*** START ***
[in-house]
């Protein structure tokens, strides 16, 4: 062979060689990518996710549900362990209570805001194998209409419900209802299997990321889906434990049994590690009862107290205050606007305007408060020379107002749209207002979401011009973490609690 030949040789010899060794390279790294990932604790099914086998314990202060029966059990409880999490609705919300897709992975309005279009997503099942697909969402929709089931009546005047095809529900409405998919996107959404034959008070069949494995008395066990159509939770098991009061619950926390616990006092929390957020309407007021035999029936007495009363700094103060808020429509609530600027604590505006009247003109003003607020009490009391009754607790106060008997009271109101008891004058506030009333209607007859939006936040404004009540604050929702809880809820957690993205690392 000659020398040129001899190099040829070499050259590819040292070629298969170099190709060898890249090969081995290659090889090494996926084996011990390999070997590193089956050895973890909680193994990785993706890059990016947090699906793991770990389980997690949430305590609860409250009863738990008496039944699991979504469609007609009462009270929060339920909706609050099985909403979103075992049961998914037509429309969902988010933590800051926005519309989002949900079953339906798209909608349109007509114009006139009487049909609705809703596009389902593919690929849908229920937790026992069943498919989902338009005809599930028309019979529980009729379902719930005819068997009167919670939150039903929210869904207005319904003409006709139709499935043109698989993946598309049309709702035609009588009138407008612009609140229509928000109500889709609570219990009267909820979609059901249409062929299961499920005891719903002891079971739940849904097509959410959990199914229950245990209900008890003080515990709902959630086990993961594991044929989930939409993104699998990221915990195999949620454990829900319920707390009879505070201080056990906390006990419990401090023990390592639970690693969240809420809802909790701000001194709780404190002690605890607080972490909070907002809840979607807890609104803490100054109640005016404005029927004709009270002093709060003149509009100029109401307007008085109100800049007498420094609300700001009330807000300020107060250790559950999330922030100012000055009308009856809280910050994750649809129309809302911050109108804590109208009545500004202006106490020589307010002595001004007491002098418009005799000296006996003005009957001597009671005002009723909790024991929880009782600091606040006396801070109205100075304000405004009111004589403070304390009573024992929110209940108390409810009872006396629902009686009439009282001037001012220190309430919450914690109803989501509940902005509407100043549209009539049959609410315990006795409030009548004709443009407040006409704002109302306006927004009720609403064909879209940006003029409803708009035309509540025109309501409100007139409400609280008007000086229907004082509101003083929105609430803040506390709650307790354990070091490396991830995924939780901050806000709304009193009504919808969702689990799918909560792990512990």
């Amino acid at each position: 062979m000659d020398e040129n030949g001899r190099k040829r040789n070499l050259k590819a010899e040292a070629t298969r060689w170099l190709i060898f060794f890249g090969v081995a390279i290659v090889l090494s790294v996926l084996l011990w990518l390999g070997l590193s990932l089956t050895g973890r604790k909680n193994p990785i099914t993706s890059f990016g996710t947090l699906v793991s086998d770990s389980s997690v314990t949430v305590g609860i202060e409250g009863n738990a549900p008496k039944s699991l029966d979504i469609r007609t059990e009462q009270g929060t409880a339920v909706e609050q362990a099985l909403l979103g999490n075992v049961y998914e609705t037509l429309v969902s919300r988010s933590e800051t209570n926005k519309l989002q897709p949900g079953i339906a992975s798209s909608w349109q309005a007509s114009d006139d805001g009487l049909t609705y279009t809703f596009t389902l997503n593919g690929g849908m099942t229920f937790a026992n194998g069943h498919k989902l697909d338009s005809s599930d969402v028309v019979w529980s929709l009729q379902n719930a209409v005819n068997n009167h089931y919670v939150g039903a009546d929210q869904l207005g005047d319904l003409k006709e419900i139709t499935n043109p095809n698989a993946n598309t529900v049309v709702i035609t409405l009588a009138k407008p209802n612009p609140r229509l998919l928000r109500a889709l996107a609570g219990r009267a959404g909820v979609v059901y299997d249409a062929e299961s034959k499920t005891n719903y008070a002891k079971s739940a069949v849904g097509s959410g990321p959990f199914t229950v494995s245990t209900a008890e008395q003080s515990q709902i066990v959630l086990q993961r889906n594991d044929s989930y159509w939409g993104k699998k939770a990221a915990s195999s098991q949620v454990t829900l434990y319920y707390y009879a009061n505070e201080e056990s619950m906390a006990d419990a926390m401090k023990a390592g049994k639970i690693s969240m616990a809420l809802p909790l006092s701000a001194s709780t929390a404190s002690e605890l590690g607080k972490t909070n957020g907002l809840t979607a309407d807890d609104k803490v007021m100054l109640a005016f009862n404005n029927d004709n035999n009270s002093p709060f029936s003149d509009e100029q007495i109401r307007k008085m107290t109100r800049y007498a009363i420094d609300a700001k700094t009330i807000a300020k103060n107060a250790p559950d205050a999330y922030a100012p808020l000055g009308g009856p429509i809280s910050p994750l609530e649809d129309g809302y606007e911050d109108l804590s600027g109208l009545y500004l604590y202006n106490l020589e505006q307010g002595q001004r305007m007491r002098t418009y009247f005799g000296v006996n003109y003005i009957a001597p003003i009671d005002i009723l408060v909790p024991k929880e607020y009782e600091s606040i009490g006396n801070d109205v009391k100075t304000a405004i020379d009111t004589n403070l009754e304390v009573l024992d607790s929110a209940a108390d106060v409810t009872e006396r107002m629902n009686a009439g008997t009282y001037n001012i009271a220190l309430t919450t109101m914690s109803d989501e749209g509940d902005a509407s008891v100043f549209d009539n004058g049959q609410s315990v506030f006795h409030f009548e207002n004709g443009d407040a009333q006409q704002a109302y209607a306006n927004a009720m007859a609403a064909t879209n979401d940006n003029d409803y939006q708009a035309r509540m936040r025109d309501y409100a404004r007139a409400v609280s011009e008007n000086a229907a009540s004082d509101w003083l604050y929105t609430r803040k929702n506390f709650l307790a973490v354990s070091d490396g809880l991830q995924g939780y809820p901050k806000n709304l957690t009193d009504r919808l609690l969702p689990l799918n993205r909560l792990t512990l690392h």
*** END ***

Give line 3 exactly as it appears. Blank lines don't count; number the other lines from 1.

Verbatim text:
């Amino acid at each position: 062979m000659d020398e040129n030949g001899r190099k040829r040789n070499l050259k590819a010899e040292a070629t298969r060689w170099l190709i060898f060794f890249g090969v081995a390279i290659v090889l090494s790294v996926l084996l011990w990518l390999g070997l590193s990932l089956t050895g973890r604790k909680n193994p990785i099914t993706s890059f990016g996710t947090l699906v793991s086998d770990s389980s997690v314990t949430v305590g609860i202060e409250g009863n738990a549900p008496k039944s699991l029966d979504i469609r007609t059990e009462q009270g929060t409880a339920v909706e609050q362990a099985l909403l979103g999490n075992v049961y998914e609705t037509l429309v969902s919300r988010s933590e800051t209570n926005k519309l989002q897709p949900g079953i339906a992975s798209s909608w349109q309005a007509s114009d006139d805001g009487l049909t609705y279009t809703f596009t389902l997503n593919g690929g849908m099942t229920f937790a026992n194998g069943h498919k989902l697909d338009s005809s599930d969402v028309v019979w529980s929709l009729q379902n719930a209409v005819n068997n009167h089931y919670v939150g039903a009546d929210q869904l207005g005047d319904l003409k006709e419900i139709t499935n043109p095809n698989a993946n598309t529900v049309v709702i035609t409405l009588a009138k407008p209802n612009p609140r229509l998919l928000r109500a889709l996107a609570g219990r009267a959404g909820v979609v059901y299997d249409a062929e299961s034959k499920t005891n719903y008070a002891k079971s739940a069949v849904g097509s959410g990321p959990f199914t229950v494995s245990t209900a008890e008395q003080s515990q709902i066990v959630l086990q993961r889906n594991d044929s989930y159509w939409g993104k699998k939770a990221a915990s195999s098991q949620v454990t829900l434990y319920y707390y009879a009061n505070e201080e056990s619950m906390a006990d419990a926390m401090k023990a390592g049994k639970i690693s969240m616990a809420l809802p909790l006092s701000a001194s709780t929390a404190s002690e605890l590690g607080k972490t909070n957020g907002l809840t979607a309407d807890d609104k803490v007021m100054l109640a005016f009862n404005n029927d004709n035999n009270s002093p709060f029936s003149d509009e100029q007495i109401r307007k008085m107290t109100r800049y007498a009363i420094d609300a700001k700094t009330i807000a300020k103060n107060a250790p559950d205050a999330y922030a100012p808020l000055g009308g009856p429509i809280s910050p994750l609530e649809d129309g809302y606007e911050d109108l804590s600027g109208l009545y500004l604590y202006n106490l020589e505006q307010g002595q001004r305007m007491r002098t418009y009247f005799g000296v006996n003109y003005i009957a001597p003003i009671d005002i009723l408060v909790p024991k929880e607020y009782e600091s606040i009490g006396n801070d109205v009391k100075t304000a405004i020379d009111t004589n403070l009754e304390v009573l024992d607790s929110a209940a108390d106060v409810t009872e006396r107002m629902n009686a009439g008997t009282y001037n001012i009271a220190l309430t919450t109101m914690s109803d989501e749209g509940d902005a509407s008891v100043f549209d009539n004058g049959q609410s315990v506030f006795h409030f009548e207002n004709g443009d407040a009333q006409q704002a109302y209607a306006n927004a009720m007859a609403a064909t879209n979401d940006n003029d409803y939006q708009a035309r509540m936040r025109d309501y409100a404004r007139a409400v609280s011009e008007n000086a229907a009540s004082d509101w003083l604050y929105t609430r803040k929702n506390f709650l307790a973490v354990s070091d490396g809880l991830q995924g939780y809820p901050k806000n709304l957690t009193d009504r919808l609690l969702p689990l799918n993205r909560l792990t512990l690392h």